Reading Recs

Spring 2019 Reading Recs

Happy spring! Hooray for more sunlight and fewer dark dreary days. Here are a few of the books I’ve enjoyed over the last few months.

Blood Water Paint by Joy McCullough (YA Historical Fiction / Verse)

It’s a book in verse! I knew this story would destroy me by the time I was two pages in. Through poetry we learn the story of a teenaged Artemisia Gentileschi and her public rape trial. The book deals with the aftermath of sexual assault, the struggle to find your own power, and finding your voice. It’s a book full of cathartic rage. Beautiful and dark.

The Gilded Wolves by Roshani Chokshi (YA Fantasy)

It’s a gilded age heist! This story is stuffed with Chokshi’s sumptuous prose and gorgeous visuals, but it’s also a lot more humorous than her previous YA novels. The characters on the ragtag team of thieves each have their own motivations for working together, and sometimes against one another. Each one was a delight in their own way.

I particularly loved this for the Filipino representation, which I’ve almost never seen before. There’s even Tagalog in this book! It’s got a multicultural cast, Jewish, bisexual, and autistic rep. Here’s a finger to anyone who says that POC cannot exist in fiction set in western historical settings.

The One You Fight For by Roni Loren (Contemporary Romance)

I was bawling through the last half of this novel. This series deals with the fallout of a high school shooting, and what happens to those that survive. This particular book wrestles with who deserves forgiveness. The main characters are Taryn, a survivor of the shooting, and Shaw who was the shooter’s brother.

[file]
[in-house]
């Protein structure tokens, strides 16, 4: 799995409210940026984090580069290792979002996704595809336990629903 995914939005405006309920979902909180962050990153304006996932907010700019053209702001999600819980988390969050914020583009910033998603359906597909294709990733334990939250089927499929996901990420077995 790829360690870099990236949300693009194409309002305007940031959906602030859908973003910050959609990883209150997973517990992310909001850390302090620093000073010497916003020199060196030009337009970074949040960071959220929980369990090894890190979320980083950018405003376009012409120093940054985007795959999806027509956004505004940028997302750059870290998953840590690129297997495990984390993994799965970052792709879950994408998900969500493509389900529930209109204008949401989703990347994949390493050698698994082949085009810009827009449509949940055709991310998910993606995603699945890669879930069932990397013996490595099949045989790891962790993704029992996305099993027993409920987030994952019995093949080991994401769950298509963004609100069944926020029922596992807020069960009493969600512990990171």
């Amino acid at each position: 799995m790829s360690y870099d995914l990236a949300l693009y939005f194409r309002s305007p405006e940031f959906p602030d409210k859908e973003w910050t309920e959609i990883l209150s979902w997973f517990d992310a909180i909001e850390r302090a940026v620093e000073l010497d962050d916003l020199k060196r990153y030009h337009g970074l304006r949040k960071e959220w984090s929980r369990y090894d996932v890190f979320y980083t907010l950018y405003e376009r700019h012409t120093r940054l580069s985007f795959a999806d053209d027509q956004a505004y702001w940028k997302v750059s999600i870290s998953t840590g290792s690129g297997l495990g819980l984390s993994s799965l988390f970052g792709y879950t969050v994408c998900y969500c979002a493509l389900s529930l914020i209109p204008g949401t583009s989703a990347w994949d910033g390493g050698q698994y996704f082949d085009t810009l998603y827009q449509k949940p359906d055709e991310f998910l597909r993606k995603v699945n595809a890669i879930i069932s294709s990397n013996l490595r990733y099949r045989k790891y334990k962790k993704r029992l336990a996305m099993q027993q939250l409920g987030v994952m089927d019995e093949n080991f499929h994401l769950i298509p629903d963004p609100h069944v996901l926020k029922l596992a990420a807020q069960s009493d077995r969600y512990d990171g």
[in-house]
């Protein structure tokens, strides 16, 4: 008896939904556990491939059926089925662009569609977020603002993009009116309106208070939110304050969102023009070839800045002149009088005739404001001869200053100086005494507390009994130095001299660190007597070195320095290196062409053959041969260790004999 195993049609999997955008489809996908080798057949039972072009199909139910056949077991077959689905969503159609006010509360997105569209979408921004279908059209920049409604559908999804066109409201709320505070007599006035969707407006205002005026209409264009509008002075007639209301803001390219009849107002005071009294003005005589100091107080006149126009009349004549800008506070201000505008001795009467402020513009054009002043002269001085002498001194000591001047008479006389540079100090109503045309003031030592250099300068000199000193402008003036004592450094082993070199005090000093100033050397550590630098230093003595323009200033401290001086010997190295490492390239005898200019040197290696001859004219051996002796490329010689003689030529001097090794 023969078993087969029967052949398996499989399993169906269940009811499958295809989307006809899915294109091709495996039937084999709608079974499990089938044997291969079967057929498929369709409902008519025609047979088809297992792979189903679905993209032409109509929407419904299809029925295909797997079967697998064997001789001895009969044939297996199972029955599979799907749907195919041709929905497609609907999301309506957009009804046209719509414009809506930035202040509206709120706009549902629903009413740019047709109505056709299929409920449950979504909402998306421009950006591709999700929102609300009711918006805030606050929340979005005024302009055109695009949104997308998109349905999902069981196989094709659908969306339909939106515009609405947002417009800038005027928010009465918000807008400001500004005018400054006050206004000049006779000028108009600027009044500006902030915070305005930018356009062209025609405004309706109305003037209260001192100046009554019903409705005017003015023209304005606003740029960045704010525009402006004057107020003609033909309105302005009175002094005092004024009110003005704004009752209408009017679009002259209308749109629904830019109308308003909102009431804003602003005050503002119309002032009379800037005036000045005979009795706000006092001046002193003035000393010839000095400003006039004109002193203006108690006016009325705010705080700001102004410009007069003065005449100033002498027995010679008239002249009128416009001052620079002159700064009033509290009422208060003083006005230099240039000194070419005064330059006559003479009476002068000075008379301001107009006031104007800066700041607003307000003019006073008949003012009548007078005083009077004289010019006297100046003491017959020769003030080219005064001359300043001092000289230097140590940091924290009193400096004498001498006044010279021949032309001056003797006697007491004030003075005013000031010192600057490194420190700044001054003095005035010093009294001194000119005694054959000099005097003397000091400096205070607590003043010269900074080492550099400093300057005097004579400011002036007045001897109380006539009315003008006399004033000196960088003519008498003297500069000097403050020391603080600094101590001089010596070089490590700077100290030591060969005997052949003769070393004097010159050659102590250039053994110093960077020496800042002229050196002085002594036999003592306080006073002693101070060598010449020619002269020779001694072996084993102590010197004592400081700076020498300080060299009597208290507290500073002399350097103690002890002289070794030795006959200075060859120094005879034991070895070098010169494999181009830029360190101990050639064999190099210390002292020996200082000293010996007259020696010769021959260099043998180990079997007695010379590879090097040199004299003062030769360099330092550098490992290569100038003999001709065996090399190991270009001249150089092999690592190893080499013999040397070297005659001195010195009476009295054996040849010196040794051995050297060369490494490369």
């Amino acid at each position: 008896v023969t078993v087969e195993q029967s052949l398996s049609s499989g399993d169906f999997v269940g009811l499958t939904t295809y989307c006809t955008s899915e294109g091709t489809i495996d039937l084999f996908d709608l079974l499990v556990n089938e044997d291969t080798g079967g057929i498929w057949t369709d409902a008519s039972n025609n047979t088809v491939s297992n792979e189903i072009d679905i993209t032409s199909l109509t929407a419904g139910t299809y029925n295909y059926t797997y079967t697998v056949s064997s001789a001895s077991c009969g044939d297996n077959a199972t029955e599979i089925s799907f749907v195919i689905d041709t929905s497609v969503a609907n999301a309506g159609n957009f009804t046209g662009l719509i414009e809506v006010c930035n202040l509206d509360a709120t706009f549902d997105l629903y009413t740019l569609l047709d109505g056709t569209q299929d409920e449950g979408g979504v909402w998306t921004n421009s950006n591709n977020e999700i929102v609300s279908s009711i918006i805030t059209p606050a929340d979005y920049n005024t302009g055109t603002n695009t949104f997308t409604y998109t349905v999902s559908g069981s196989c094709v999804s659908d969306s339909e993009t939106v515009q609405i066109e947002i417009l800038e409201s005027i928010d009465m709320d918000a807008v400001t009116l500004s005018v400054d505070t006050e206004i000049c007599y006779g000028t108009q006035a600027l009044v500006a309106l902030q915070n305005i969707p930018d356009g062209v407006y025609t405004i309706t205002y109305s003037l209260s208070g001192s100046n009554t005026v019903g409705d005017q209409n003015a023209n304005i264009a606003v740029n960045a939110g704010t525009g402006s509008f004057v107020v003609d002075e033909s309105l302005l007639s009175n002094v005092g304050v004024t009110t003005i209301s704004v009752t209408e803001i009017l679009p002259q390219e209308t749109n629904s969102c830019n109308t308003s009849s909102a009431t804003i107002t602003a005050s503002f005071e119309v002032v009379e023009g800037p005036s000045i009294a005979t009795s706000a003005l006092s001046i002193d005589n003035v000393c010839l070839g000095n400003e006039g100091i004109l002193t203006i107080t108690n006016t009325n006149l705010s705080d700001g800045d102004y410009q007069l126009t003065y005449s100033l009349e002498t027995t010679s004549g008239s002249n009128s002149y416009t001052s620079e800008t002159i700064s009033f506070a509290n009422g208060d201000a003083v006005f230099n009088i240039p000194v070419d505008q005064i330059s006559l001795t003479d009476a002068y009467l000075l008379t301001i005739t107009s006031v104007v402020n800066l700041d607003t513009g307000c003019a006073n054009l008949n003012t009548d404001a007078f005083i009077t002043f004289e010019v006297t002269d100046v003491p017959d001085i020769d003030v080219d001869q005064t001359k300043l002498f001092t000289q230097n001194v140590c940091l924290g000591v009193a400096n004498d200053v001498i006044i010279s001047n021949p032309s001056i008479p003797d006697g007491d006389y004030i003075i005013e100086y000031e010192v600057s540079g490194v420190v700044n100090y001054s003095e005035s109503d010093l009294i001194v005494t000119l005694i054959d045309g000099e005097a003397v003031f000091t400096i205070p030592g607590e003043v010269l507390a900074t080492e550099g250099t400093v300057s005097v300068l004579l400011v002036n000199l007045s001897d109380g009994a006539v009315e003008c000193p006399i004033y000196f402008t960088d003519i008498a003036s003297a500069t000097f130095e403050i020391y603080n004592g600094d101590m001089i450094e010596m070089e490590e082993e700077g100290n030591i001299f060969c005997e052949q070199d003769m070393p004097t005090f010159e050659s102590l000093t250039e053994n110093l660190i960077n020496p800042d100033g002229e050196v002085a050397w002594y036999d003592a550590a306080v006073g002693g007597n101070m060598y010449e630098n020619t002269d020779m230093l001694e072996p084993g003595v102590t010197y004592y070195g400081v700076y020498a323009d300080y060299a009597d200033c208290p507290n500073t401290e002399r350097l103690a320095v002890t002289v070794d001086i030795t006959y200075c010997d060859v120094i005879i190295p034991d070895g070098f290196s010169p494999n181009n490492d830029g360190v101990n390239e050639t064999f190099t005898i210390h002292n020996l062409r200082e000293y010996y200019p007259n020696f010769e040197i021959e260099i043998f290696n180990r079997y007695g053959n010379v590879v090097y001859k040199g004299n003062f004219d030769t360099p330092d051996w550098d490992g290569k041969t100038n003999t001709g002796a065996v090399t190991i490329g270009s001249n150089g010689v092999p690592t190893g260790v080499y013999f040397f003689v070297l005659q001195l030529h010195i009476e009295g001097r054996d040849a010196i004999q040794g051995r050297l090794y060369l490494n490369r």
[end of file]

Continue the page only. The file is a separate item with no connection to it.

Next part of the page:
As usual, Loren’s writing left me feeling like my heart was a little less heavy. There is so much compassion and woven in to this story line. There was also the smoking hot chemistry. Loren took a story line that could be problematic in a less able writer’s hands, and dealt with it with graceful sensitivity. I’m forever a fan.

The Storm Runner by J.C. Cervantes (MG)

This story had me laughing and grinning (also Cervantes took a puke joke and managed to run with it through the whole book). If you want a lesson on voice, pick it up. It’s stuffed full of terrifying Maya mythology, but it’s still modern and fun. This book is part of the “Rick Riordon Presents” line, and judging by my first taste, I can say you should read them all.

Wildcard (Warcross #2) by Marie Lu (YA Science Fiction)

I highly recommend this duology. I’d describe it as: A virtual worldwide Nintendo-like tournament goes awry, because something terrible is at work behind the scenes, and only a brilliant hacker/bounty hunter can save the day.

This sequel picks up about a minute after Warcross ends. Lu is a master at twists and surprises. She left me unable to predict what would happen from one chapter to the next, and the pacing never lets up. This book concluded the duology with just the right touch: not too sweet, but still hopeful. The writing is SO good.